Apache warrior and hero
Geronimo was born Goyathlay (One Who Yawns) in Arizona, grandson of a chief of the Nedni band of the Chiricahua Apache. His father married a Bedonkohe Apache and joined her tribe, forfeiting his hereditary right as leader. Geronimo was never a chief. He was in fact, a medicine man, a seer and a spiritual and intellectual leader both in and out of battle. The Apache chiefs depended on his wisdom.
To the Chiricahua Apache, Geronimo embodied the essence of Apache values – courage, diligence and aggressiveness – qualities that for years kept them relatively safe from the increasing white encroachment in Arizona and New Mexico.
The Chiricahuas were nomadic, following game and farming in the warmer months. But when times were tough and food was scarce raids on other tribes was the way of life, and considered honourable.
By the time white European settlers began arriving in the area, the Spanish had been entrenched for years. They were always looking for Indian slaves and Christian converts. One of the most pivotal moments in Geronimo’s life was in 1858 when he returned home from a trading excursion into Mexico. He found his wife, his mother and his three young children murdered by Spanish troops from Mexico. This reportedly caused him to have such a hatred of the whites that he vowed to kill as many as he could. From that day on he took every opportunity he could to terrorize Mexican settlements. Prior to this event, Geronimo had been considered more a holy man than a warrior, but as a result of his loss he often spoke of his hatred for whites. He is said to have had magical powers that enabled him to see into the future, walk without creating footprints, being invulnerable to bullets, and even able to prevent dawn from rising to protect his people.
Geronimo’s “white name” is thought to have come as a result of his fearless and resourcefulness as a warrior. While leading a charge against Mexicans they began to shout “Geronimo!” seeking help from their patron saint, Jerome, or Geronimo in Spanish. Emerging conqueror over the Mexicans, the warriors bestowed the name of Geronimo on their fearless leader. To this day the name remains a battle cry.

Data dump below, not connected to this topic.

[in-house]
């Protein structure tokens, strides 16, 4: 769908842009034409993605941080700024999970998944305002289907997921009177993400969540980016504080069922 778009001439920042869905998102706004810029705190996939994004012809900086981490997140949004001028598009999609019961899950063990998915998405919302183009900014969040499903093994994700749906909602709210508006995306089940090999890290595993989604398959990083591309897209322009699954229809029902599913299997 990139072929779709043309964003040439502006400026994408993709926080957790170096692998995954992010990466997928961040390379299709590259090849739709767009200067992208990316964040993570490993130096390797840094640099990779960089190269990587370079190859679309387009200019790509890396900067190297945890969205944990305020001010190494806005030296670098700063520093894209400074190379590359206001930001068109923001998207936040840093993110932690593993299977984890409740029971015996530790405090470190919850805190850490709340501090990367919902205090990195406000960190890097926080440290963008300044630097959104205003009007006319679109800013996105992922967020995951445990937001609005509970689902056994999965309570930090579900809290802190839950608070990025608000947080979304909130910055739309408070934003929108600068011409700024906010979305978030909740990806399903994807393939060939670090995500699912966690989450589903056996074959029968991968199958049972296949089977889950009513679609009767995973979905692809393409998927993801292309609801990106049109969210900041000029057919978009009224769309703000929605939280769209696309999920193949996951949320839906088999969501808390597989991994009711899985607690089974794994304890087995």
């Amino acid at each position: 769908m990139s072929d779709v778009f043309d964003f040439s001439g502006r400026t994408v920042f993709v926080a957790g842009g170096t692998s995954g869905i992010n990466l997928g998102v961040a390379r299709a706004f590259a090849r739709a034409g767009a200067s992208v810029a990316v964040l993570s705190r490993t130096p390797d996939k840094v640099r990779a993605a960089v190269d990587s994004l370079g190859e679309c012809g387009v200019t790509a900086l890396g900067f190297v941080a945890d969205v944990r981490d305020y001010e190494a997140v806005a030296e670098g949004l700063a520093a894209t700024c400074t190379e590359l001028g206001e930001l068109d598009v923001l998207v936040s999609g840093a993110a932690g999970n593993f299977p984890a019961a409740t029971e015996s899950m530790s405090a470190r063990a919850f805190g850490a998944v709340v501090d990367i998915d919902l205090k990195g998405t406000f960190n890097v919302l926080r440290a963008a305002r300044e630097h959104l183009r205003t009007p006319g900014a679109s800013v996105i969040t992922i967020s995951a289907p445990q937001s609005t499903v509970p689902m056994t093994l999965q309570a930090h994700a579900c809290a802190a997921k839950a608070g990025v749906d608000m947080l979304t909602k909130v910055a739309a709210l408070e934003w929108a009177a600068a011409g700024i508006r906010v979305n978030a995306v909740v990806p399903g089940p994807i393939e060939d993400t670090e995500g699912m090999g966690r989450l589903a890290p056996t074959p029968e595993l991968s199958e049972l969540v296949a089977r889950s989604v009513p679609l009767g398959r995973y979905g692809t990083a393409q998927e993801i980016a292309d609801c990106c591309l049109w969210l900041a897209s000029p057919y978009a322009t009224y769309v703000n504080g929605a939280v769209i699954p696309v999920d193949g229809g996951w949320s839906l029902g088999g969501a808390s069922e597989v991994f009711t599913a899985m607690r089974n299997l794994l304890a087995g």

The army tried to place all the Chiricahua on reservation in 1876, but Geronimo fled to Mexico and escaped capture for a decade. Sensationalised press reports exaggerated Geronimo’s activities, they had Geronimo everywhere and doing everything, often at the same time. This made him the most feared and famous Apache. It wasn’t all myth however. His name was associated with terror in the Southwest and ultimately it took more than 5,000 soldiers and 500 scouts to track down Geronimo and his followers.
He finally surrendered after hearing his people were being sent East. He was the very last renegade Indian to surrender to white authority. Geronimo was sent to a reservation in Florida for two years, where many died of malaria or tuberculosis. Geronimo longed to return to his beloved Arizona, but that was not to be so. He was to make another stop in Alabama before finally being placed on a reservation in Oklahoma, which at least bore a climate more similar to that of the Southwest. It was here, at Fort Sill, that he spent the last 14 years of his life.
As the years passed, stories of Geronimo’s warriors ferocity made him a legend that fascinated non-Indians and Indians alike. In his old age, Geronimo learned a little English and how to write his name. He became very enterprising in his ability to market himself and his legacy, selling buttons from his coat for a quarter apiece, his hat for five dollars or bows and arrows that he made. For 50 cents, he would sign his name. If asked he would show off his battle wounds with pride. His appearances at public events generated much interest, and in 1905 he was quite the sensation when he appeared in President Roosevelt’s inaugural parade. He also made personal appearances at places like Oklahoma fairs, the Exposition in Omaha in 1898, the Pan-American Exposition in Buffalo in 1901, and the St. Louis World’s Fair in 1904.
Despite making the rounds as an “attraction,” Geronimo was never allowed to return to Arizona. As an old man, he remained a crack shot, and he enjoyed good health well into his 80s.
Geronimo also drank, sometimes to excess and this ultimately was his demise. On a cold night in February of 1909, drunk, he fell off his horse and lay undiscovered on the cold ground. This brought on pneumonia and he died a few days later.